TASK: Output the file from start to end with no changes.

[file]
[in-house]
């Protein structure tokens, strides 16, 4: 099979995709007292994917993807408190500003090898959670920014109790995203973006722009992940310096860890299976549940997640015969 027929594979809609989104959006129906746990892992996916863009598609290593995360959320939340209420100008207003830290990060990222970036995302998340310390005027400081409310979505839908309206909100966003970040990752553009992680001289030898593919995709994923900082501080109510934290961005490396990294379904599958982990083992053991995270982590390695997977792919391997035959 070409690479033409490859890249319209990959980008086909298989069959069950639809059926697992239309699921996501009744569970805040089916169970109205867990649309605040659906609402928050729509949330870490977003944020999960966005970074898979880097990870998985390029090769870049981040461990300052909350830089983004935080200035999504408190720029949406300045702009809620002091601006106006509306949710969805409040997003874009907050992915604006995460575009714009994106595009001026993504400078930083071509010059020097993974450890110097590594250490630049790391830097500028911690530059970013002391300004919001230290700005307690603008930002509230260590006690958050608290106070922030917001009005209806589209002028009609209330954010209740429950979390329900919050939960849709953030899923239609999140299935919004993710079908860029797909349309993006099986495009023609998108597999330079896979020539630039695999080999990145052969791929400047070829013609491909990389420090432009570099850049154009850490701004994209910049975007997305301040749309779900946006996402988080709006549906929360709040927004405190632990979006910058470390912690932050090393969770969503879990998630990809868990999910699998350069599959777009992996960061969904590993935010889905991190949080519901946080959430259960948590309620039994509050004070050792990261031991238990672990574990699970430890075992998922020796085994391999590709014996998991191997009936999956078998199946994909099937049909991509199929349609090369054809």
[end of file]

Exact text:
[in-house]
């Protein structure tokens, strides 16, 4: 099979995709007292994917993807408190500003090898959670920014109790995203973006722009992940310096860890299976549940997640015969 027929594979809609989104959006129906746990892992996916863009598609290593995360959320939340209420100008207003830290990060990222970036995302998340310390005027400081409310979505839908309206909100966003970040990752553009992680001289030898593919995709994923900082501080109510934290961005490396990294379904599958982990083992053991995270982590390695997977792919391997035959 070409690479033409490859890249319209990959980008086909298989069959069950639809059926697992239309699921996501009744569970805040089916169970109205867990649309605040659906609402928050729509949330870490977003944020999960966005970074898979880097990870998985390029090769870049981040461990300052909350830089983004935080200035999504408190720029949406300045702009809620002091601006106006509306949710969805409040997003874009907050992915604006995460575009714009994106595009001026993504400078930083071509010059020097993974450890110097590594250490630049790391830097500028911690530059970013002391300004919001230290700005307690603008930002509230260590006690958050608290106070922030917001009005209806589209002028009609209330954010209740429950979390329900919050939960849709953030899923239609999140299935919004993710079908860029797909349309993006099986495009023609998108597999330079896979020539630039695999080999990145052969791929400047070829013609491909990389420090432009570099850049154009850490701004994209910049975007997305301040749309779900946006996402988080709006549906929360709040927004405190632990979006910058470390912690932050090393969770969503879990998630990809868990999910699998350069599959777009992996960061969904590993935010889905991190949080519901946080959430259960948590309620039994509050004070050792990261031991238990672990574990699970430890075992998922020796085994391999590709014996998991191997009936999956078998199946994909099937049909991509199929349609090369054809």